Today, September 23, marks Saudi National Day – the day when King Abdul Aziz declared Saudi Arabia a kingdom in 1923. Once again, the streets of Riyadh are filled with an excessive number of Saudi flags. Students in schools throughout the Kingdom have had class parties and dressed up in green “I love Saudi” shirts while eating cupcakes with King Abdullah’s face on them. Taking advantage of the day off, many Saudis are planning long weekend escapes from the country – ironically, many cannot bear to remain inside Saudi Arabia when given the chance to take a vacation.
For many Saudis, this holiday is a day of national pride; for others it is just an extra day off. For a few it is an embarrassment and a shame.
The Saudi government’s official stance on all holidays, besides Eid Al-Fitr and Eid Al-Adha, (which are two celebrations that have their roots in the Quran) is that they are haram, or forbidden in Islam. When I was a lecturer at a government university in Saudi, we were told to punish students who dared to celebrate birthdays, and to skip over and rip pages out of any texts that mention non-Islamic holidays. While all non-eid celebrations remain proscribed, a few years ago the government decided to create one hypocritical halal, or Islamically permitted, exception: Saudi National Day. After all, what absolute monarchy could resist having its own subjects dedicate an entire day to celebrating the regime?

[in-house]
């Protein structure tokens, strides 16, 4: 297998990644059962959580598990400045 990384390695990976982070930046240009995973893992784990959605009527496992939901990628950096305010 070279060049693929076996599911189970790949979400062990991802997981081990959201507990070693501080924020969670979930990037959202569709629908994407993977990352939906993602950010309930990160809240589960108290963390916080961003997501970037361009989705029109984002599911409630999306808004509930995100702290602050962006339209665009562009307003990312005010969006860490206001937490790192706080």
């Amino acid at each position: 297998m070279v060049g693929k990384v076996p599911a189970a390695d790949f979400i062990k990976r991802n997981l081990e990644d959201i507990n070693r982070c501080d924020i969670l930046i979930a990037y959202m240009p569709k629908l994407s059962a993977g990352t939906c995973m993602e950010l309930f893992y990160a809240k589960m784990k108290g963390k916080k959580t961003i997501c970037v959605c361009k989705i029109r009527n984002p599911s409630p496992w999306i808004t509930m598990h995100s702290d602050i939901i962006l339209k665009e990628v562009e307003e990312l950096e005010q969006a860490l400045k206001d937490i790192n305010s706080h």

History books often portray the founders of their countries as immaculate heroes, idolizing them despite their very lose moral practices. King Abdul Aziz bin Abdul Rahman Al Saud, the founder of Saudi Arabia, is no exception to the phenomenon of “idolized historical heroes.” He is described in Saudi textbooks as the “unifier” of the tribes of Arabia, a character adjective that certainly excludes the fact that he heartlessly slaughtered his competitors, and took their women and possessions. Since murder and theft are quite opposed to the character of a “unifier,” King Abdul Aziz would be better described as a “conqueror” of the various tribes of the Arabian Peninsula, which is now referred to as the “Kingdom of Saudi Arabia.” It is the only country in the world where its citizens are called by the ruling regime’s family name “Saud.”
Many Saudis pride themselves on not having been colonized by Europeans. While this is technically true, they have been colonized by one of their own. When various European powers went around colonizing, oppressing and slaughtering local populations, they justified their inhumane actions by describing their victims as savage and uncivilized heathens. By dehumanizing local populations they perceived to be different from them, they were able to believe in their mission as a righteous one. King Abdul Aziz, by contrast, killed people who spoke his language, shared many of his own cultural practices, and adhered to the same Islamic faith. In my view, this makes him a much more brutal conqueror than any outsider could ever be.
Saudi Arabia has not even reached its centenary, with the year 2014 representing its 84th National Day. While many try to argue we have come a long way in a short amount of time, all it takes is a simple hop across the border into the neighboring countries of Bahrain, the United Arab Emirates, Qatar, or Kuwait to get some perspective on just “how far we’ve come.”